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Where have all the Seahorses gone?

Seahorses have long been one of the icons of the aquarium hobby, with graceful movements and a delicate, unusual appearance. Seahorses are members of a family of fish known as Sygnathids, meaning “spiny-finned fish”. Other members of the family include Sea Dragons and Pipefish. They each have a small tubular seahorse_orangesnout that enables them to suck in prey items like brine shrimp, copepods, and other similar crustaceans. Seahorses and their relatives are timid and slow-moving. They are most often found in beds or sea grass where they can use their tails to anchor themselves to the grass or corals and not be carried off by the current. Seahorses bear live young that are carried in a pouch, similar to a Kangaroo, until they are mature enough to be released.

A couple of years ago, seahorses were a rather common offering in Aquarium Stores nationwide. Seahorses have long been one of the icons of the aquarium hobby, with graceful movements and a delicate, unusual appearance. In recent years, the with the technical advancements in aquarium keeping, environments can be created to more easily and better suited to keeping these amazing fish. The possibility of keeping sea horses is more within reach than ever. But where have they gone?

In 2004, the Convention on International Trade in Endangered Species (CITES) upgraded the status of Seahorse species to “vulnerable” meaning that the seahorse populations are in danger of a 30% decrease due to targeted catch, accidental capture, and habitat loss. One of the biggest threats to these species is the high demand for their dried bodies in Asian and Southeast Asian medicine trades. Climate changes and habitat destruction are also taking huge tolls on these interesting and amazing little creatures.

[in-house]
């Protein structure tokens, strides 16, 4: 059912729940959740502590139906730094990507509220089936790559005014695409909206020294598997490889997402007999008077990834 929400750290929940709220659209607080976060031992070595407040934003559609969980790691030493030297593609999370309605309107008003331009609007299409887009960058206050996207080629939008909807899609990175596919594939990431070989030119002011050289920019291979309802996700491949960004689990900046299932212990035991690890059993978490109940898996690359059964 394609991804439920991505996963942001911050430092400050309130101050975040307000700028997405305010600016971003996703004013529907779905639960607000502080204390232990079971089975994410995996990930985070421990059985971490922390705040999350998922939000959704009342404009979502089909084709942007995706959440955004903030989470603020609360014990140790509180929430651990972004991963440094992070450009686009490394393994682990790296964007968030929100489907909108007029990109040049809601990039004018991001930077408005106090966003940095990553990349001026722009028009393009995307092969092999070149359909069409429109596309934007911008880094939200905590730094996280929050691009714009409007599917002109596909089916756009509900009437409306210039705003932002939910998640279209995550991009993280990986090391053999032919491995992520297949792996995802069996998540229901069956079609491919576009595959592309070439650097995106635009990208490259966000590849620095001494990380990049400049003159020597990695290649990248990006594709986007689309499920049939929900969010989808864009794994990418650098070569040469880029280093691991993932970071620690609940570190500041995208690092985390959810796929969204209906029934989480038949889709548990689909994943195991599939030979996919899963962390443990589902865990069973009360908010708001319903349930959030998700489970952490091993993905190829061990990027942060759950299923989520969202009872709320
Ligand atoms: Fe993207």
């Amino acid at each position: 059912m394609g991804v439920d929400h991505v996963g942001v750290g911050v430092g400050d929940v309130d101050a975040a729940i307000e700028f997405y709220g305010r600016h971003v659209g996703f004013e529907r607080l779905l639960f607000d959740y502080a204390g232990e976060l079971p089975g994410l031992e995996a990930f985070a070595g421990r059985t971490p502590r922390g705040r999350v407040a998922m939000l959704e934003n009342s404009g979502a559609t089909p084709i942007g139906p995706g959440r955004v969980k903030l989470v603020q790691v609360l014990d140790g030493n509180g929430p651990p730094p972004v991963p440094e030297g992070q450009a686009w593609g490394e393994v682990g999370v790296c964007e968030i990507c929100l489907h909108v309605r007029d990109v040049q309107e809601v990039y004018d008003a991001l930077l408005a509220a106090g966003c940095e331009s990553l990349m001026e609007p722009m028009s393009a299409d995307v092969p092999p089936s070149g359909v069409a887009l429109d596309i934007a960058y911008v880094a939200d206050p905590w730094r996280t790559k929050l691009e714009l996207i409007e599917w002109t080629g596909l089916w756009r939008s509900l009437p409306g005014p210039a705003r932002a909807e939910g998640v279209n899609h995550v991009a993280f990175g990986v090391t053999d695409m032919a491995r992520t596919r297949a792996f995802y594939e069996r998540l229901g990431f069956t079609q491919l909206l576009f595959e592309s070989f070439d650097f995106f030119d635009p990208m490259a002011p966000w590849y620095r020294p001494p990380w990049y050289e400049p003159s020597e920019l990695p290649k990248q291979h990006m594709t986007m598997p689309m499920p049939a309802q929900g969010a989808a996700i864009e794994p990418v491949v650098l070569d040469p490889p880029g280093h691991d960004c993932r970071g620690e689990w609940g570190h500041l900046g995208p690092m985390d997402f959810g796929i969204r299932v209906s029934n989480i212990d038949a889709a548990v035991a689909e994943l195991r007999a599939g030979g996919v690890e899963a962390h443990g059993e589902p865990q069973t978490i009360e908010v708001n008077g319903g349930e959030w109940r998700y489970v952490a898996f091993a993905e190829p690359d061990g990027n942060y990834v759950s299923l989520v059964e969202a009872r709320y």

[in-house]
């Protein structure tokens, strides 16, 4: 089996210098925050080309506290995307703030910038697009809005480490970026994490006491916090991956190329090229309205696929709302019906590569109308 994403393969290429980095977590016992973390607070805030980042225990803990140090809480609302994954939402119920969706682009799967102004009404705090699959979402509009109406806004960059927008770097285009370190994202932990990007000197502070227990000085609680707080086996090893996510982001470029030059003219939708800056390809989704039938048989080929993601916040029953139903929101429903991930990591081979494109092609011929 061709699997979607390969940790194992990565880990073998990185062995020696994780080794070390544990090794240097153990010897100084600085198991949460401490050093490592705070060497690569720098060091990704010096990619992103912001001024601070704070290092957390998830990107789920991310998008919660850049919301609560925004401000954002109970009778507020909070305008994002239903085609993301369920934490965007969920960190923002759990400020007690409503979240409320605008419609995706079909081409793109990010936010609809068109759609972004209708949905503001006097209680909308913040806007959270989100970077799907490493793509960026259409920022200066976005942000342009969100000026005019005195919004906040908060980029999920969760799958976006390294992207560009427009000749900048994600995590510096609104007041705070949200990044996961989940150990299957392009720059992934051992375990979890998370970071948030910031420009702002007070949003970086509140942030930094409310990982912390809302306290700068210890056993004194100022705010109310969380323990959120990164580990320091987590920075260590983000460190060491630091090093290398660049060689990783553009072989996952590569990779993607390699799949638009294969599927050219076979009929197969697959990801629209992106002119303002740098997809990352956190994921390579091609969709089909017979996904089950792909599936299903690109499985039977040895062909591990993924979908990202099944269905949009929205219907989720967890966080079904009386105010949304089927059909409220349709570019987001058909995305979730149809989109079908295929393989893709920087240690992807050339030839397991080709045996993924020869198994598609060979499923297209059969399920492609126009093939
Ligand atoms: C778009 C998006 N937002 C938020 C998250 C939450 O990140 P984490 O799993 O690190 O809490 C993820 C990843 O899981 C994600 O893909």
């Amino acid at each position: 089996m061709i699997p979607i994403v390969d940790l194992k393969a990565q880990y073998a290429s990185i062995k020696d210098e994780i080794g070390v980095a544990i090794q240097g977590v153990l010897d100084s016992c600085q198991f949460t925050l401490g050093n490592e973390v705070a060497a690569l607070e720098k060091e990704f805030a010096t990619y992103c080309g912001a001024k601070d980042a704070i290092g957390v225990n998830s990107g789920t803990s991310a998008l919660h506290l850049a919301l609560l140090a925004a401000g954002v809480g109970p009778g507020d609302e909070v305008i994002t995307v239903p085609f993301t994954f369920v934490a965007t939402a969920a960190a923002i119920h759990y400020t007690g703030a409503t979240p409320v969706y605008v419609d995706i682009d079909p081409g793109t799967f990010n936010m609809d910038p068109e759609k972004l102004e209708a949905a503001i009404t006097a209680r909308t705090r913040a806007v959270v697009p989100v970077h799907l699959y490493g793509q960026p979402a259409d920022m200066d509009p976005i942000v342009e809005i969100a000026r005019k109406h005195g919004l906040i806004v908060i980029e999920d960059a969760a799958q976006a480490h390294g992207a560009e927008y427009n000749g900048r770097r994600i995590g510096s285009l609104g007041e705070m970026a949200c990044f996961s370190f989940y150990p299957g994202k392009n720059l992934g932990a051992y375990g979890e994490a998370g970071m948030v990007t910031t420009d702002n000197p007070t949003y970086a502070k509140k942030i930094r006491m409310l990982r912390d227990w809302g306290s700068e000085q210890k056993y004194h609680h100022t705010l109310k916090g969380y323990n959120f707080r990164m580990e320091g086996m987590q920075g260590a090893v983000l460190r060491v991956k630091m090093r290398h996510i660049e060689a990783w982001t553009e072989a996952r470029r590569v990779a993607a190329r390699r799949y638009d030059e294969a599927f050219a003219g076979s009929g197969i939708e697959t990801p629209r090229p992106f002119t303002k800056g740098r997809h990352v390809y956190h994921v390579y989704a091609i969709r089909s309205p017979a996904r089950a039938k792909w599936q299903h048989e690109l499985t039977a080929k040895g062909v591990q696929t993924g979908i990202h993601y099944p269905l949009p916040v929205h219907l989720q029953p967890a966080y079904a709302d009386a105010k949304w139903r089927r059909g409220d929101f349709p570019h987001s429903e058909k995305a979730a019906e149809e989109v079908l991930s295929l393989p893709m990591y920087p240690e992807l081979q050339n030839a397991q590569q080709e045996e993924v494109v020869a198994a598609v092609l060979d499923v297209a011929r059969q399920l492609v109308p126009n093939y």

With growing awareness and increased conservation efforts, captive breeding programs for these animals are growing in number and are becoming increasingly successful. If you’re lucky enough to venture into keeping them in a home aquarium, strive to purchase captive raised individuals. By doing so, stress on wild populations can be reduced, and these animals tend to adapt to aquarium conditions and diets with more ease than wild-caught specimens. Be sure to check out the related articles in the blog for more fascinating facts and tips on keeping these guys at home.

Thanks, Eileen

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About Eileen Daub

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Marine Biologist/Aquatic Husbandry Manager I was one of those kids who said "I want to be a marine biologist when I grow up!"....except then I actually became one. After a brief time at the United States Coast Guard Academy, I graduated from Coastal Carolina University in Myrtle Beach, South Carolina in 2004. Since then, I've been a marine biologist at That Fish Place - That Pet Place, along with a Fish Room supervisor, copywriter, livestock inventory controller, livestock mail-order supervisor and other duties here and there. I also spent eight seasons as a professional actress with the Pennsylvania Renaissance Faire and in other local roles. If that isn't bad enough, I'm a proud Crazy Hockey Fan (go Flyers and go Hershey Bears!).